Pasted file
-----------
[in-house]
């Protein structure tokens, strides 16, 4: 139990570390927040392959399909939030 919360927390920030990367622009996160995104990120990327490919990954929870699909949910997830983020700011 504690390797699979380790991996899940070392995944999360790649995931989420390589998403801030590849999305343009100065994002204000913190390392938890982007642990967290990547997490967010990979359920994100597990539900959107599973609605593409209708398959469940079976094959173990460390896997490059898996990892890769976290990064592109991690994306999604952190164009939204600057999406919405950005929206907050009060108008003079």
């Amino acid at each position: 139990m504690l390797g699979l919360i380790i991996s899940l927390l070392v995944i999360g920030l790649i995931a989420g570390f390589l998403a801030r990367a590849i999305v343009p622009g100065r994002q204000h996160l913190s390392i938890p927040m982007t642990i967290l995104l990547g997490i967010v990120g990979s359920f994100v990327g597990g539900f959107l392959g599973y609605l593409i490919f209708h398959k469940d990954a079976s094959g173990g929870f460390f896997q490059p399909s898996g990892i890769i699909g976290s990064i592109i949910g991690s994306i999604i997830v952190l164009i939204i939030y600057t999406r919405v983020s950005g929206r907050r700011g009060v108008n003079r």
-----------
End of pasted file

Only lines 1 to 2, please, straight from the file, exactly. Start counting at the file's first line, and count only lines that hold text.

[in-house]
């Protein structure tokens, strides 16, 4: 139990570390927040392959399909939030 919360927390920030990367622009996160995104990120990327490919990954929870699909949910997830983020700011 504690390797699979380790991996899940070392995944999360790649995931989420390589998403801030590849999305343009100065994002204000913190390392938890982007642990967290990547997490967010990979359920994100597990539900959107599973609605593409209708398959469940079976094959173990460390896997490059898996990892890769976290990064592109991690994306999604952190164009939204600057999406919405950005929206907050009060108008003079």